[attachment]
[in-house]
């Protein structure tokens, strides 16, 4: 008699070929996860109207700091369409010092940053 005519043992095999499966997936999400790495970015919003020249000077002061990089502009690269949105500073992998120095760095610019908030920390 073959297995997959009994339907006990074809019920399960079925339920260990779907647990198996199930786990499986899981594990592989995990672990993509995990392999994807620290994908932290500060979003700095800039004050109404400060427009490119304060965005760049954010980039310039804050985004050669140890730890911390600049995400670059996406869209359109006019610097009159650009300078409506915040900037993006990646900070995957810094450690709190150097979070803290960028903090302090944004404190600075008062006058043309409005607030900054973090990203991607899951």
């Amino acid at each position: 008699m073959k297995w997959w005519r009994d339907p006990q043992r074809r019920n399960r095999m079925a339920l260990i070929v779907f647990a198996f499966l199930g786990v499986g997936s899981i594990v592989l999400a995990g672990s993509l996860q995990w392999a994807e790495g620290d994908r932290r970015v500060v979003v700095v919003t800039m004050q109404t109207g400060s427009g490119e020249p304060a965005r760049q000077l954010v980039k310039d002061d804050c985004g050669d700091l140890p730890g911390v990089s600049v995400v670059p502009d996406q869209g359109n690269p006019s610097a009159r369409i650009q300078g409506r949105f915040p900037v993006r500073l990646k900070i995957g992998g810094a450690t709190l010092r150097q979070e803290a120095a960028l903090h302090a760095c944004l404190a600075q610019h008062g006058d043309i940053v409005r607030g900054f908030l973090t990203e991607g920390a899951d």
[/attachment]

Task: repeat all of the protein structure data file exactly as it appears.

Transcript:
[in-house]
């Protein structure tokens, strides 16, 4: 008699070929996860109207700091369409010092940053 005519043992095999499966997936999400790495970015919003020249000077002061990089502009690269949105500073992998120095760095610019908030920390 073959297995997959009994339907006990074809019920399960079925339920260990779907647990198996199930786990499986899981594990592989995990672990993509995990392999994807620290994908932290500060979003700095800039004050109404400060427009490119304060965005760049954010980039310039804050985004050669140890730890911390600049995400670059996406869209359109006019610097009159650009300078409506915040900037993006990646900070995957810094450690709190150097979070803290960028903090302090944004404190600075008062006058043309409005607030900054973090990203991607899951």
């Amino acid at each position: 008699m073959k297995w997959w005519r009994d339907p006990q043992r074809r019920n399960r095999m079925a339920l260990i070929v779907f647990a198996f499966l199930g786990v499986g997936s899981i594990v592989l999400a995990g672990s993509l996860q995990w392999a994807e790495g620290d994908r932290r970015v500060v979003v700095v919003t800039m004050q109404t109207g400060s427009g490119e020249p304060a965005r760049q000077l954010v980039k310039d002061d804050c985004g050669d700091l140890p730890g911390v990089s600049v995400v670059p502009d996406q869209g359109n690269p006019s610097a009159r369409i650009q300078g409506r949105f915040p900037v993006r500073l990646k900070i995957g992998g810094a450690t709190l010092r150097q979070e803290a120095a960028l903090h302090a760095c944004l404190a600075q610019h008062g006058d043309i940053v409005r607030g900054f908030l973090t990203e991607g920390a899951d």